Robots come closer to daily life
Robots, which were once used only in massive manufacturing plants with automated assembly lines, have come closer to our daily lives to enable new possibilities in the services industry.
According to industry officials, Tuesday, rapid-growing robotics technology in various fields has already broken time-honored beliefs that there are human-only abilities like hospitality for customers.
Earlier this week, Lotte Department Store began to operate a concierge robot called elBot for shoppers at its main branch in Seoul. The first concierge robot in Korea offers various services such as recommending restaurants and locating shops in the outlet.
elBot can also enable visual communication between foreign customers and department store staff who can speak English, Japanese and Chinese. If customers want to get services in a foreign language, they just need to tap on the robot.
The robot will feature an artificial intelligence (AI)-based conversation function in the near future, the Seoul-based department store said.
“We adopted the concierge robot to offer pleasure and convenience to our customers,” a Lotte Department Store official said. “We plan to develop further services using information and communication technologies to provide additional pleasure to shoppers.”
At a whisky bar in Gangnam, Seoul, a bartender robot named Cabo also serves customers, carving cubic ice into round ice and speaking short sentences.
Although the 200 million won ($177,000) robot can only do simple tasks for now, the manufacturer of Cabo is seeking to create the next generation Cabo based on AI technology, so that the robot can recommend drinks and have conversations with customers.
Korea has been one of the global powerhouses in humanoid technology with such pioneers as Prof. Oh Jun-ho of the Korea Advanced Institute of Science and Technology taking the lead. His team developed the humanoid Hubo to compete with its global peers.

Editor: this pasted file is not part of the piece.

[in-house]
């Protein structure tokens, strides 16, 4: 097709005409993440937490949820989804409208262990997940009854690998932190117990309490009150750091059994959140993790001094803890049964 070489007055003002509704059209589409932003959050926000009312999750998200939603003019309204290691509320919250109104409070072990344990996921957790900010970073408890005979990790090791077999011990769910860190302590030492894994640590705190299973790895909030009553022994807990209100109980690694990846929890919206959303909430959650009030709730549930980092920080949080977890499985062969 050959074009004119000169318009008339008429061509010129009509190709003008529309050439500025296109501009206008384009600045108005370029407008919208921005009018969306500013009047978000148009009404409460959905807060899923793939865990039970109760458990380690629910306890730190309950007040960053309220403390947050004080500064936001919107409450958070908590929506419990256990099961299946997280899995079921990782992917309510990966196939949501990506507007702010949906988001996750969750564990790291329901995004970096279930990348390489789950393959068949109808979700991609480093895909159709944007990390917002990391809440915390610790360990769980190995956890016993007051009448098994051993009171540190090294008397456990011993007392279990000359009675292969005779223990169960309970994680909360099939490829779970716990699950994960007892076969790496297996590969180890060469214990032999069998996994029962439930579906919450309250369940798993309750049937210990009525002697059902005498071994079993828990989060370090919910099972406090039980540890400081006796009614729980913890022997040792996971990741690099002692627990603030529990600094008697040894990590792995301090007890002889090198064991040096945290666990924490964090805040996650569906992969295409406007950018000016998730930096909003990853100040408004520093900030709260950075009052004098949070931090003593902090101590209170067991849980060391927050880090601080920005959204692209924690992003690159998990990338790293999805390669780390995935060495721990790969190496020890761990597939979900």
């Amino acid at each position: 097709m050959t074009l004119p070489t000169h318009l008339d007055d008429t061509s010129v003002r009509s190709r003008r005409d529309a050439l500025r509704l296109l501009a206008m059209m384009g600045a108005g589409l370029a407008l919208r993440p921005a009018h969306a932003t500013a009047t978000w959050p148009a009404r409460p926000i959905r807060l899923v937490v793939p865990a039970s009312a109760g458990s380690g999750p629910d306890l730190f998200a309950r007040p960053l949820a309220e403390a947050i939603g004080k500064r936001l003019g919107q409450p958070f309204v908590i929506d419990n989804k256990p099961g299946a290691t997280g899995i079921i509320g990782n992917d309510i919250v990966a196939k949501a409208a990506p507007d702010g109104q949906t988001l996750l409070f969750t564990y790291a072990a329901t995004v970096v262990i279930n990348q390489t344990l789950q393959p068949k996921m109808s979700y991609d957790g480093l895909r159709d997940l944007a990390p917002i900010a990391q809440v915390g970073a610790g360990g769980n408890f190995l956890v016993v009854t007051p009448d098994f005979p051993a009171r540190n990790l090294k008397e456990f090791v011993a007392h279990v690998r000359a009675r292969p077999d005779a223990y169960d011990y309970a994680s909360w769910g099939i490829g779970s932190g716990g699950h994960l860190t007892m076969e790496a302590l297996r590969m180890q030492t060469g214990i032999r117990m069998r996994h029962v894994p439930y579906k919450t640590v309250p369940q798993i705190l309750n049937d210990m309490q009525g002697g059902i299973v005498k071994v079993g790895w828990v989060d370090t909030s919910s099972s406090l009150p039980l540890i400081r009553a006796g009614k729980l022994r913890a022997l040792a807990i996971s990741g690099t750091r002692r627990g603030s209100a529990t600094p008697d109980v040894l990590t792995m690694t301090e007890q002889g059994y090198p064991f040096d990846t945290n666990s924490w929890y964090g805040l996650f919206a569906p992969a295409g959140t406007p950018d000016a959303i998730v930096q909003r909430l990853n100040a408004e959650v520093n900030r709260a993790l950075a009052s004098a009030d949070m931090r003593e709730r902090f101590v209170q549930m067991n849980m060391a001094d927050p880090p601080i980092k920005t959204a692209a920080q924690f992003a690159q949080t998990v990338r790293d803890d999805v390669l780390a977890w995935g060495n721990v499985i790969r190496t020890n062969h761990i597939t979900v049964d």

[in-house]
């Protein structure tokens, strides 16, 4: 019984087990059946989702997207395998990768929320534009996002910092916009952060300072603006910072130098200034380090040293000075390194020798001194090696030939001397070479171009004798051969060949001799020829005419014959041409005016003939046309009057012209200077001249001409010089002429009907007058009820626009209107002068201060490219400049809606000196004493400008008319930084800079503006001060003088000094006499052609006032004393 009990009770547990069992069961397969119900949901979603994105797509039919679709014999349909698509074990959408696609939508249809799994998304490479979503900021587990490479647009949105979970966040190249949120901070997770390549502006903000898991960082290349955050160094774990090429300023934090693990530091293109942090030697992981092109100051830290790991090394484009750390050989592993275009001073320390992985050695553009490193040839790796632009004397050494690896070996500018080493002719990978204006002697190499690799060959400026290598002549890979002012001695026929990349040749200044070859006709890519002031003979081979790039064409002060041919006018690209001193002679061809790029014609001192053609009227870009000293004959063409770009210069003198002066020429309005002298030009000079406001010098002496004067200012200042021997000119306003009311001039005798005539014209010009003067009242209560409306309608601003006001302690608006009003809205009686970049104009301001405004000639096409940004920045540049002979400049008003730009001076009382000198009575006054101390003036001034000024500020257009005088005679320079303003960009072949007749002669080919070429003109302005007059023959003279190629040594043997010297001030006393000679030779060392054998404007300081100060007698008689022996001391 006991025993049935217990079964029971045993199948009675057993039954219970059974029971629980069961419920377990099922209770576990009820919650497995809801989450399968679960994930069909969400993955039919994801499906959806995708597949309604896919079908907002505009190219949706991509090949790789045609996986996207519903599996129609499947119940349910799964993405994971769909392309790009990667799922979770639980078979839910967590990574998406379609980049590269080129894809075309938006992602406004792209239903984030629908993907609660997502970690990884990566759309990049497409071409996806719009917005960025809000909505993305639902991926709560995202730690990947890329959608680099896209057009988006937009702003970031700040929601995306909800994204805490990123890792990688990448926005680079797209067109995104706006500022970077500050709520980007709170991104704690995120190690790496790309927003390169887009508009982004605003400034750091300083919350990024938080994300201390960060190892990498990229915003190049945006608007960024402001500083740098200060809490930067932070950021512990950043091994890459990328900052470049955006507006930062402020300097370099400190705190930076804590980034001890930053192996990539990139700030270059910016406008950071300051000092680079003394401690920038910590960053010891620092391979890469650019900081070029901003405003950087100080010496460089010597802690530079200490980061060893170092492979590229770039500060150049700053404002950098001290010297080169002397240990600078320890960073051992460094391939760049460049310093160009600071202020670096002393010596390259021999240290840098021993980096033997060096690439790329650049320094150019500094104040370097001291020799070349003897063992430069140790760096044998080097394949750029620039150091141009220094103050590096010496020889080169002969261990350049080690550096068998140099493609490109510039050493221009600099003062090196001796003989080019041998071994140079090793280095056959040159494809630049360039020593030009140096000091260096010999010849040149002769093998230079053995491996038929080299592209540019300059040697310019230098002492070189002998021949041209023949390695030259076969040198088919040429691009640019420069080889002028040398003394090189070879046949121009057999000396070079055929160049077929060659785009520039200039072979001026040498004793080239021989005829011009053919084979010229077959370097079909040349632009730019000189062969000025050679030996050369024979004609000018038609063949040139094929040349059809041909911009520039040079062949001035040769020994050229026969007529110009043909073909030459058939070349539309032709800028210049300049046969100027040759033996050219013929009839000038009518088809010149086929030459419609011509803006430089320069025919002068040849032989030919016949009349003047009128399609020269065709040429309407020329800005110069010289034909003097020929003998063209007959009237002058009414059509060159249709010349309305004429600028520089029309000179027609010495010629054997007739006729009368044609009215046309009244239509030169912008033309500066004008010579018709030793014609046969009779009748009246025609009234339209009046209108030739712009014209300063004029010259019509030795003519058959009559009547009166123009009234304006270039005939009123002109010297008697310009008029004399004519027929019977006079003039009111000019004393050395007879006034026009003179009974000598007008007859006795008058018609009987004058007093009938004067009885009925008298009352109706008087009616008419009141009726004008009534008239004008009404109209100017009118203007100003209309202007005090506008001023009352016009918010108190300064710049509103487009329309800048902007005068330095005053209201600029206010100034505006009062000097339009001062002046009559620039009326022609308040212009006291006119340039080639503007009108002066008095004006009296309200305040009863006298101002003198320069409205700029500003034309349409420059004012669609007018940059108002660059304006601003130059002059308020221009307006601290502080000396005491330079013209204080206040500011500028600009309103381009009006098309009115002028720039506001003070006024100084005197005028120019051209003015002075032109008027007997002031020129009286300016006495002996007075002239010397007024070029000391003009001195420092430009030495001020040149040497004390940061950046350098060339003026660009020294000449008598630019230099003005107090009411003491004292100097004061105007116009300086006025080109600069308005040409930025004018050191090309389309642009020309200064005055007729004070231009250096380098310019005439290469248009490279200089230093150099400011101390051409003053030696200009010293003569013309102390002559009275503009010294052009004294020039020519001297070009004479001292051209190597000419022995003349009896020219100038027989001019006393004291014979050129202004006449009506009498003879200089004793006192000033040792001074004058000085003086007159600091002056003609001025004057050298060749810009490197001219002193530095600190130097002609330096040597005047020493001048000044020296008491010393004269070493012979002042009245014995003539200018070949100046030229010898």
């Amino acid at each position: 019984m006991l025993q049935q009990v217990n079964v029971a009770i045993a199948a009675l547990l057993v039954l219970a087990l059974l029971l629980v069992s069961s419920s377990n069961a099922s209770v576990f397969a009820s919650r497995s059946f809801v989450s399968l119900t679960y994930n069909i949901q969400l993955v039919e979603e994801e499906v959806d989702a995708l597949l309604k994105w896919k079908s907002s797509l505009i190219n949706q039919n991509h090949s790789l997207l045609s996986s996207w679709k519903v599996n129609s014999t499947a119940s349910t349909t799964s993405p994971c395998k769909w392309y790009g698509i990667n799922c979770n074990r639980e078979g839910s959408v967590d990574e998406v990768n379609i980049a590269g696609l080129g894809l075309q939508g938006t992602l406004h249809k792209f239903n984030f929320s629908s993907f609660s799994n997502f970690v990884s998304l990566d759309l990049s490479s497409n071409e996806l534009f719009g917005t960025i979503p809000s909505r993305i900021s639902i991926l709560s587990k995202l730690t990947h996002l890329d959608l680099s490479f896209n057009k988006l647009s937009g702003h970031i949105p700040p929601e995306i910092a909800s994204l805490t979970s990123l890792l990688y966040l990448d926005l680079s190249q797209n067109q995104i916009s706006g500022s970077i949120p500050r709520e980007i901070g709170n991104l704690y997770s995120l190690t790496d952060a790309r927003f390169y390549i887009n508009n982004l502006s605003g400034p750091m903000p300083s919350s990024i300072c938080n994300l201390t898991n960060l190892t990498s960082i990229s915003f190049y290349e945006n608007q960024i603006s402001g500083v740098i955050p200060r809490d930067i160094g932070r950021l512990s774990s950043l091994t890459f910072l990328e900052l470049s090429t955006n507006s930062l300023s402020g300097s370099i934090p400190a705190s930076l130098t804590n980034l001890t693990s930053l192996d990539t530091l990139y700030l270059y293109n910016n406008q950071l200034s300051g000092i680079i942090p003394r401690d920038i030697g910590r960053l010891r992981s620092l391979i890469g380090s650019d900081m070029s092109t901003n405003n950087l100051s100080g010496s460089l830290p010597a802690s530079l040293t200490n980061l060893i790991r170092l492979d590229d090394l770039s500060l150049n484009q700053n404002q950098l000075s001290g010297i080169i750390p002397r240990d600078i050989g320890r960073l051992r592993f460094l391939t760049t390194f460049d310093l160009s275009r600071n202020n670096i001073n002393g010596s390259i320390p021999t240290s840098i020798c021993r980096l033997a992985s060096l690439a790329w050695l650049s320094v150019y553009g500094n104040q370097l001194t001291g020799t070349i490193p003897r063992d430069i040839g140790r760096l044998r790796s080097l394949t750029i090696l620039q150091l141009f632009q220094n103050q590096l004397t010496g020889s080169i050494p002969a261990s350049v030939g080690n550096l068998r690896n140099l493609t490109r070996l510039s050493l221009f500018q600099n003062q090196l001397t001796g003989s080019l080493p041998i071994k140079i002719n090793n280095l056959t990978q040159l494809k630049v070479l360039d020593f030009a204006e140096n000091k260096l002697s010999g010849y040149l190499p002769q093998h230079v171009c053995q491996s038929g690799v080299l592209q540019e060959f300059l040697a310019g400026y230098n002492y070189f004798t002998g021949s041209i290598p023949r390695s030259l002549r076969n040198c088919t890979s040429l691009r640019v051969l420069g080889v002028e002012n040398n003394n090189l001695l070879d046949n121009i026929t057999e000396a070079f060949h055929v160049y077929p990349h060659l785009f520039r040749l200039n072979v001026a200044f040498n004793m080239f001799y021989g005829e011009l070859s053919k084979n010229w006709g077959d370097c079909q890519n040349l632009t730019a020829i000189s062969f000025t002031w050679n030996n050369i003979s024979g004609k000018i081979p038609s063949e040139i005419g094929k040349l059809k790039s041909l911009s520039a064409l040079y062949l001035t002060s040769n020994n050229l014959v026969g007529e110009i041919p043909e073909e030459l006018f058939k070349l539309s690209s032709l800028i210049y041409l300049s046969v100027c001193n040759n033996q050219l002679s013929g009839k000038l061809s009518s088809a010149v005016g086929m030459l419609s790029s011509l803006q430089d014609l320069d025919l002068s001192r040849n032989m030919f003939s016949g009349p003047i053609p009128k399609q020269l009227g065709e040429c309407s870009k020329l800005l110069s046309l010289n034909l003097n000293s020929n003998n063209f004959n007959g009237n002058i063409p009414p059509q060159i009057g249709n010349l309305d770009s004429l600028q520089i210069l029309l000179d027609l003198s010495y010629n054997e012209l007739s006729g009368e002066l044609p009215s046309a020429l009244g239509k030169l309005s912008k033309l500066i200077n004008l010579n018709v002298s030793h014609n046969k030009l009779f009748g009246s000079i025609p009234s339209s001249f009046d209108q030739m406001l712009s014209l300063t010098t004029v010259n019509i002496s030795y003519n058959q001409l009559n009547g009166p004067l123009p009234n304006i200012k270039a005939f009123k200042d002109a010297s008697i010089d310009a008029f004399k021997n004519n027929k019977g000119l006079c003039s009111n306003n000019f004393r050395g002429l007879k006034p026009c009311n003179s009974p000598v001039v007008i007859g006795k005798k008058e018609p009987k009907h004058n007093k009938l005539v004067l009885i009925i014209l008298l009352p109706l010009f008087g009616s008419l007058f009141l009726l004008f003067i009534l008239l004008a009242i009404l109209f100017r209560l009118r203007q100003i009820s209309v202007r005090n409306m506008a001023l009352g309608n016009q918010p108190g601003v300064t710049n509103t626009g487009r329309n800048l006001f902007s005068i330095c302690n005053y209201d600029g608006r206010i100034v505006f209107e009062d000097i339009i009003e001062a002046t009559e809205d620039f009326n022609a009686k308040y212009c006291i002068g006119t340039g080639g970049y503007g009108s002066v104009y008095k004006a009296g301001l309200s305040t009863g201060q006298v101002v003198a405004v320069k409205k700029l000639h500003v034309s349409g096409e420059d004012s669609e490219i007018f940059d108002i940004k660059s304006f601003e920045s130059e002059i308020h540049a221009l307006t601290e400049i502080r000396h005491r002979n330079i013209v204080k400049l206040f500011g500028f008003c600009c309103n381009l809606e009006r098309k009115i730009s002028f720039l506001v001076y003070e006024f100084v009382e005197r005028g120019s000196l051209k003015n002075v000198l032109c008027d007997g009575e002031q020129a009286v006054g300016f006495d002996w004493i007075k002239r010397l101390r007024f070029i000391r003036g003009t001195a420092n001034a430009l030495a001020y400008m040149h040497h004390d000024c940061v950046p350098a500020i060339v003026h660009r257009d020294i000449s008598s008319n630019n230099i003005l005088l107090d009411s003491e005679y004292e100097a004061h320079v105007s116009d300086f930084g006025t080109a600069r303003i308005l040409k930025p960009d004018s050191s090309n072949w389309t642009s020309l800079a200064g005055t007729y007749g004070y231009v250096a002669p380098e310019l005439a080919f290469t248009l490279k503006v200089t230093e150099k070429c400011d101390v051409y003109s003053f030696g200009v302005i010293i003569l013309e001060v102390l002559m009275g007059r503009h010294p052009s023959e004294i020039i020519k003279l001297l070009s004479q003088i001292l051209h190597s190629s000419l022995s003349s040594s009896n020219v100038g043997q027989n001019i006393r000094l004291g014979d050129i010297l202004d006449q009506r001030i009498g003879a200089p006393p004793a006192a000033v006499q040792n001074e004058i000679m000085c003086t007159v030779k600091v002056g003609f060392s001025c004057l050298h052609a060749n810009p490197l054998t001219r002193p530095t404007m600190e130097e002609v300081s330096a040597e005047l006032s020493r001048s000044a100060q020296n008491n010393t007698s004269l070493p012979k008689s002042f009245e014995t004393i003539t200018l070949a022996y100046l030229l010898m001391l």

However, Korea has lagged behind in developing AI technologies for some reason. The country has put forth efforts to catch up with AI powerhouses including the United States. But a lack of funding and experts drag on Asia’s No. 4 economy and keep it from moving forward in the promising segment.
In Japan, an android called Pepper ushers visitors into a sushi restaurant, while a barista robot named Gordon offers coffee at an unmanned cafe in San Francisco, although both of them are still at the elementary level.
But people are wary of losing their jobs due to the development of robots. According to researchers at the Massachusetts Institute of Technology, robots will remove five jobs in the not-so-distant future. Also, some critics point out that the use of robots may lead to a decrease in people’s salaries.
The Financial Times and Nikkei studied 820 jobs composed of slightly higher than 2,000 tasks. They expected that robots will take charge of around a third of the tasks without the help of a person.
In particular, robots can do tasks related to ophthalmology, food processing, masonry and painting. Most tasks related to assembling, transportation and simple office work can also be done by robots, according to the research. However, robots can do only 22 percent of the tasks of CEOs and 17 percent of the work of artists.
Via Park Jaehyuk